Date of Award:


Document Type:


Degree Name:

Doctor of Philosophy (PhD)


Mechanical and Aerospace Engineering

Committee Chair(s)

Barton L. Smith


Barton L. Smith


Robert Spall


Heng Ban


Aaron Katz


Blake Tullis


A CFD validation study of unsteady flow through a confined bank of cylinders is performed to demonstrate validation of modeling and simulation (M&S) for time-varying quantities. Additionally, this dissertation assesses appropriate unsteady system response quantities (SRQ’s) and proper estimates of the numerical and experimental uncertainty. CFD simulations include the Unsteady Reynolds-Averaged Navier-Stokes (URANS) k-ω model and two variations of the Detached Eddy Simulation (DES) model. Data is acquired using a non-intrusive measurement technique, called particle image velocimetry (PIV), coupled with time-varying pressure measurements along the facility walls. These data are used to validate the numerical results. The numerical simulations are designed to closely resemble the experimental facility boundary and inlet conditions and be geometrically identical.

Requirements for validation studies include 1) non-invasive measurement techniques, such as PIV, and 2) accurate quantification of the measurement uncertainty. However, accurate - and even adequate - local, instantaneous PIV uncertainty quantification is often difficult and ambiguous, particularly for higher-order terms (e.g. temporal variations and turbulence fluctuations). Thus, the effects of four PIV error sources on velocity and turbulence statistics are assessed and demonstrated within this study: particle image size, particle image displacement, particle image density, and gradients within the flow. Results of this uncertainty study are found to accurately estimate the uncertainty from these error sources and are extended to generate PIV uncertainty estimates for the validation study.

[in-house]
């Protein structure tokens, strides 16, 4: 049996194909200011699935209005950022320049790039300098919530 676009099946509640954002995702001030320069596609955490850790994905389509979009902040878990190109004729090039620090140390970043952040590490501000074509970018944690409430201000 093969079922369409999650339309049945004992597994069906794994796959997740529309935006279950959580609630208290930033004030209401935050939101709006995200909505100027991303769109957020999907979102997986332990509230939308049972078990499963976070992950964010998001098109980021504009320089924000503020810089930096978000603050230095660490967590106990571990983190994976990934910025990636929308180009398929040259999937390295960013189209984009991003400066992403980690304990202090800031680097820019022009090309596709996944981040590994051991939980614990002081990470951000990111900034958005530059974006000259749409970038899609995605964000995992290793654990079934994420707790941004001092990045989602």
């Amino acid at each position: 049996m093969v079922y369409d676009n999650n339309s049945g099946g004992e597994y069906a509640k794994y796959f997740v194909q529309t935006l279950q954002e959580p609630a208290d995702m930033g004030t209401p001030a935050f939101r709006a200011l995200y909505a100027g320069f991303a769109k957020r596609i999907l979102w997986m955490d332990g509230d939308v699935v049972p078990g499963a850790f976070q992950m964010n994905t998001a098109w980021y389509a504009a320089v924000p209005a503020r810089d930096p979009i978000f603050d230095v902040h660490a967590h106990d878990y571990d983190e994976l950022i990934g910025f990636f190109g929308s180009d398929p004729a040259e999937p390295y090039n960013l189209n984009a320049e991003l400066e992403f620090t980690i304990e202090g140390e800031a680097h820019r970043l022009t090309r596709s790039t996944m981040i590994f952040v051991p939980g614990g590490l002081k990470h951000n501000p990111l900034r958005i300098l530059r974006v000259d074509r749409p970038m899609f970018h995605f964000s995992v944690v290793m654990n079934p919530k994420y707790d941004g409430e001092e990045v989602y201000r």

Unsteady spatial and temporal validation SRQ’s, such as frequency, fluctuations, autocorrelations, and correlations, are assessed to determine their effectiveness as validation quantities in the bank of cylinders experiment. Some of the models accurately predicted frequencies present in the velocity, bulk velocity, and pressure SRQ’s for cylinders 1, 4, and 5. However, additional, non-physical frequencies are predicted for the remaining cylinders from all models. As expected, the temporal behavior of the DES was generally far superior to that of the URANS model. While some models are capable of predicting fluctuation amplitudes, and autocorrelation and correlation time-scales throughout the facility for most SRQ’s, this is generally not observed for the remaining models. A grid convergence study shows typical global quantities (such as pressure losses) converge well while temporal quantities converge poorly for the same grids.




This work made publicly available electronically on May 9, 2012.

Included in

Philosophy Commons